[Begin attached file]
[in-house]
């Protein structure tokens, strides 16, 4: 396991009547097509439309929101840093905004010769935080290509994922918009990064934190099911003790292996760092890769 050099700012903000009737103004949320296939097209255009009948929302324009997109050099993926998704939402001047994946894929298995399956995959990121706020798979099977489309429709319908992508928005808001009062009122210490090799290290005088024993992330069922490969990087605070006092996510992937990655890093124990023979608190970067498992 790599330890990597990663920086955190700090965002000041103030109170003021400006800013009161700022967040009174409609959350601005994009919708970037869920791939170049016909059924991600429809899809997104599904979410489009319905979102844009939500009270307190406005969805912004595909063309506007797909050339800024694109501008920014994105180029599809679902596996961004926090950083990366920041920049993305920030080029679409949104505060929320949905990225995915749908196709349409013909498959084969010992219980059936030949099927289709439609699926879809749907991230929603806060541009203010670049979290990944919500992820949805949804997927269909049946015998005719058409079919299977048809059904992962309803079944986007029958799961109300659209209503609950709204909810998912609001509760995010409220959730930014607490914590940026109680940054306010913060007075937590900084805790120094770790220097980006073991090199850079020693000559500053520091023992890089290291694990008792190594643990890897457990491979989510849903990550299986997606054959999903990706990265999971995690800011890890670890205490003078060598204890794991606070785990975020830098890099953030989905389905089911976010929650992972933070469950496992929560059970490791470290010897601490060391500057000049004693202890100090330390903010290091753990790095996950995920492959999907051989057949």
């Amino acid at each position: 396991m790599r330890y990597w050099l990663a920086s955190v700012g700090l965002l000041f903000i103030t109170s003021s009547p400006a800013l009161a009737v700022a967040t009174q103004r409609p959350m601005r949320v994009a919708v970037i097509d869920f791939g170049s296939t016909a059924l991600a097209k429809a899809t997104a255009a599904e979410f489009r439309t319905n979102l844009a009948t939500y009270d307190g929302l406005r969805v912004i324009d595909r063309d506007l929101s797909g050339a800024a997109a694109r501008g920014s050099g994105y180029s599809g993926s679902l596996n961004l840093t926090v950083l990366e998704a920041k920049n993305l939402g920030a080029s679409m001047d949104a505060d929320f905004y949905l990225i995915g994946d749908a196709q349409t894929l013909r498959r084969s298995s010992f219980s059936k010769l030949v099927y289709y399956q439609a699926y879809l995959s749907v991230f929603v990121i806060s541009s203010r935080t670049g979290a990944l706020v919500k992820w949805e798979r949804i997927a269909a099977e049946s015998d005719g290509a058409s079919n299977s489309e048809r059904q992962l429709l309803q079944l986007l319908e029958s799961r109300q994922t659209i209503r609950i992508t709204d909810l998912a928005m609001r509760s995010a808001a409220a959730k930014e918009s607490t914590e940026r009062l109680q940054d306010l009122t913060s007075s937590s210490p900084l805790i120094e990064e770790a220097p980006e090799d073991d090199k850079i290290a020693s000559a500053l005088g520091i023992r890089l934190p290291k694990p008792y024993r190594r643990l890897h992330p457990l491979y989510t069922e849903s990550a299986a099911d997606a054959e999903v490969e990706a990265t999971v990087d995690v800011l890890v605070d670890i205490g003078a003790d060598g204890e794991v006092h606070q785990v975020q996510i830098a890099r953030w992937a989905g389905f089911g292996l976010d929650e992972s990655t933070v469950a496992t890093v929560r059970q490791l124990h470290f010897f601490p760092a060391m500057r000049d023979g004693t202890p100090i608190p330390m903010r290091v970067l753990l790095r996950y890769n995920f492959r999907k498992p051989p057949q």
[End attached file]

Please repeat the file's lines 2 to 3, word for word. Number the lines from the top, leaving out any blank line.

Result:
């Protein structure tokens, strides 16, 4: 396991009547097509439309929101840093905004010769935080290509994922918009990064934190099911003790292996760092890769 050099700012903000009737103004949320296939097209255009009948929302324009997109050099993926998704939402001047994946894929298995399956995959990121706020798979099977489309429709319908992508928005808001009062009122210490090799290290005088024993992330069922490969990087605070006092996510992937990655890093124990023979608190970067498992 790599330890990597990663920086955190700090965002000041103030109170003021400006800013009161700022967040009174409609959350601005994009919708970037869920791939170049016909059924991600429809899809997104599904979410489009319905979102844009939500009270307190406005969805912004595909063309506007797909050339800024694109501008920014994105180029599809679902596996961004926090950083990366920041920049993305920030080029679409949104505060929320949905990225995915749908196709349409013909498959084969010992219980059936030949099927289709439609699926879809749907991230929603806060541009203010670049979290990944919500992820949805949804997927269909049946015998005719058409079919299977048809059904992962309803079944986007029958799961109300659209209503609950709204909810998912609001509760995010409220959730930014607490914590940026109680940054306010913060007075937590900084805790120094770790220097980006073991090199850079020693000559500053520091023992890089290291694990008792190594643990890897457990491979989510849903990550299986997606054959999903990706990265999971995690800011890890670890205490003078060598204890794991606070785990975020830098890099953030989905389905089911976010929650992972933070469950496992929560059970490791470290010897601490060391500057000049004693202890100090330390903010290091753990790095996950995920492959999907051989057949």
């Amino acid at each position: 396991m790599r330890y990597w050099l990663a920086s955190v700012g700090l965002l000041f903000i103030t109170s003021s009547p400006a800013l009161a009737v700022a967040t009174q103004r409609p959350m601005r949320v994009a919708v970037i097509d869920f791939g170049s296939t016909a059924l991600a097209k429809a899809t997104a255009a599904e979410f489009r439309t319905n979102l844009a009948t939500y009270d307190g929302l406005r969805v912004i324009d595909r063309d506007l929101s797909g050339a800024a997109a694109r501008g920014s050099g994105y180029s599809g993926s679902l596996n961004l840093t926090v950083l990366e998704a920041k920049n993305l939402g920030a080029s679409m001047d949104a505060d929320f905004y949905l990225i995915g994946d749908a196709q349409t894929l013909r498959r084969s298995s010992f219980s059936k010769l030949v099927y289709y399956q439609a699926y879809l995959s749907v991230f929603v990121i806060s541009s203010r935080t670049g979290a990944l706020v919500k992820w949805e798979r949804i997927a269909a099977e049946s015998d005719g290509a058409s079919n299977s489309e048809r059904q992962l429709l309803q079944l986007l319908e029958s799961r109300q994922t659209i209503r609950i992508t709204d909810l998912a928005m609001r509760s995010a808001a409220a959730k930014e918009s607490t914590e940026r009062l109680q940054d306010l009122t913060s007075s937590s210490p900084l805790i120094e990064e770790a220097p980006e090799d073991d090199k850079i290290a020693s000559a500053l005088g520091i023992r890089l934190p290291k694990p008792y024993r190594r643990l890897h992330p457990l491979y989510t069922e849903s990550a299986a099911d997606a054959e999903v490969e990706a990265t999971v990087d995690v800011l890890v605070d670890i205490g003078a003790d060598g204890e794991v006092h606070q785990v975020q996510i830098a890099r953030w992937a989905g389905f089911g292996l976010d929650e992972s990655t933070v469950a496992t890093v929560r059970q490791l124990h470290f010897f601490p760092a060391m500057r000049d023979g004693t202890p100090i608190p330390m903010r290091v970067l753990l790095r996950y890769n995920f492959r999907k498992p051989p057949q």